Unearthed: A Jessica Cruz Story

Unearthed: A Jessica Cruz Story
Unearthed A Jessica Cruz Story review
  • North American Publisher / ISBN: DC - 978-1-77950-051-9
  • Release date: 2021
  • UPC: 9781779500519
  • Contains adult content?: no
  • Does this pass the Bechdel test?: yes
  • Positive minority portrayal?: yes

Unearthed is another of DC’s one-off projects where a young adult novelist re-imagines their characters. In this case it’s Green Lantern Jessica Cruz, with John Stewart along for the ride.

In this reworking Jessica and her family are undocumented Mexican immigrants to Coast City. Her parents both work, and she really puts the effort in at school, sometimes depriving herself socially in order to secure the future she wants. She volunteers part time at the museum, giving herself access to ancient Latin American culture, but the pressure she feels at having to succeed weighs heavily on her.

Lilliam Rivera builds Jessica’s fears gradually, setting a climate where an electoral candidate is stoking prejudice with an anti-immigrant agenda, while Jessica herself fears deportation at any moment. It’s a sympathetic portrayal of what undocumented immigrants go through, but stops short of addressing the economic disparities that prompt Mexicans and others from Latin America to move north. It’s not as if there isn’t space, as Rivera circles the same ground at length over half the story, and artist Steph C rarely includes more than four panels per page.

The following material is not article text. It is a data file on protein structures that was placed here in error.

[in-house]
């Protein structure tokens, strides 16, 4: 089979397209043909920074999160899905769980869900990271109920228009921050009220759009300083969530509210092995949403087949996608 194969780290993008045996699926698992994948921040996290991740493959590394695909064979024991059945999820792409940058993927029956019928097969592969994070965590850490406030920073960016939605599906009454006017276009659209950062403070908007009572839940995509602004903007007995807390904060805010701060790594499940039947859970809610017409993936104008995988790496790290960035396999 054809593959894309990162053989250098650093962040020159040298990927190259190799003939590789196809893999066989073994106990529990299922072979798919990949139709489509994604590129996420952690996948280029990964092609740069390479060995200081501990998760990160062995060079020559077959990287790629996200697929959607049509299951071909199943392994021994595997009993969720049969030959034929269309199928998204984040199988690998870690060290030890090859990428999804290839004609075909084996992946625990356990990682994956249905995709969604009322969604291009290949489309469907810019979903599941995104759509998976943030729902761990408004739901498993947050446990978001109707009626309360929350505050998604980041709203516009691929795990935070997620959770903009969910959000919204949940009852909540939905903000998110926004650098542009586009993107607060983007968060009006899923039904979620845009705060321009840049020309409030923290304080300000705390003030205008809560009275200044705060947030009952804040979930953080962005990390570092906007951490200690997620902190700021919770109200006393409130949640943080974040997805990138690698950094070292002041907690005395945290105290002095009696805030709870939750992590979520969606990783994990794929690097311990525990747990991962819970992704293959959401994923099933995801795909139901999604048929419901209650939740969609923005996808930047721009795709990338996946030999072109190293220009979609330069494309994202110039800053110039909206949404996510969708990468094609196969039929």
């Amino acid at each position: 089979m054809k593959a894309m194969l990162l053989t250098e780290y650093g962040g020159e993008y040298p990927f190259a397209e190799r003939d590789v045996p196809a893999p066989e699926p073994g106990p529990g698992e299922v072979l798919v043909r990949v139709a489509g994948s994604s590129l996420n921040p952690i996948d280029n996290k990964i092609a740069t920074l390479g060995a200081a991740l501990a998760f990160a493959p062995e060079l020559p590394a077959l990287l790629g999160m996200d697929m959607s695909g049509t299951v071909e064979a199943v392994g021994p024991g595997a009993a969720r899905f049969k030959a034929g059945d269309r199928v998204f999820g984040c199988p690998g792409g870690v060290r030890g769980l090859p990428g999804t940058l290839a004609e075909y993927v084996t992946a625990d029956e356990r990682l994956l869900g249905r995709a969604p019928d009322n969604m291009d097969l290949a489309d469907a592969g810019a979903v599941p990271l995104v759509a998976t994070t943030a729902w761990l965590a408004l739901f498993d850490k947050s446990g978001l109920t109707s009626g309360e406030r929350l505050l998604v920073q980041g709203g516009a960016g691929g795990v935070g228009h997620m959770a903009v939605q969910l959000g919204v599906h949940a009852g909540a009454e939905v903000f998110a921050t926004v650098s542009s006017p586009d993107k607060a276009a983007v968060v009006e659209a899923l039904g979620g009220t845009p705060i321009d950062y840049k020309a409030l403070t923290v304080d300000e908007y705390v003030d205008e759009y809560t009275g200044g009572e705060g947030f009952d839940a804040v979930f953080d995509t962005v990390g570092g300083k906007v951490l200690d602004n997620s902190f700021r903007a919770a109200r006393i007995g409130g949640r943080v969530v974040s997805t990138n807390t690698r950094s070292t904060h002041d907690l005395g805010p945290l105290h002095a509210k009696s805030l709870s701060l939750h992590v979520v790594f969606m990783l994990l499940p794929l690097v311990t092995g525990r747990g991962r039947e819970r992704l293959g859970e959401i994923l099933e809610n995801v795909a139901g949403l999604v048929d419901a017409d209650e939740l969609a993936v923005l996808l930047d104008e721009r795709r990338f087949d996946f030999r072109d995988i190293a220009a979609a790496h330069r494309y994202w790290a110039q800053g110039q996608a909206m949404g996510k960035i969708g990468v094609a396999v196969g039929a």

Her art is a mixed blessing. The actual drawing is solid, sketchy and expressive, but the watercolours painted over it are dull, the Earth tones perhaps reflecting the mood, but at the cost of greater appeal. Contrast is provided with brighter colours during Jessica’s dreams. Also drawing unwanted attention is the stylistic quirk of Jessica’s strangely flat head, but the art comes to life with the frightening scenes of normal people being dragged away by armed and heavily armoured police.

A message constantly reinforced and constantly ignored is that Jessica should share her problems with her friends, which is first mentioned by an Aztec God who contacts Jessica in her dreams. Other encounters with different Gods follow, each representing a facet of Jessica’s emotional state, her trauma increasing when the story supplies a predictable setback. Because in the mainstream universe Jessica is a Green Lantern, the expectation is that at some point she’ll channel the power of a ring through strength of will, and what Rivera does with this is clever. Too much else, however, is a story that one wants to like for its social observation and inspiring message, but which needed less repetition and a faster pace.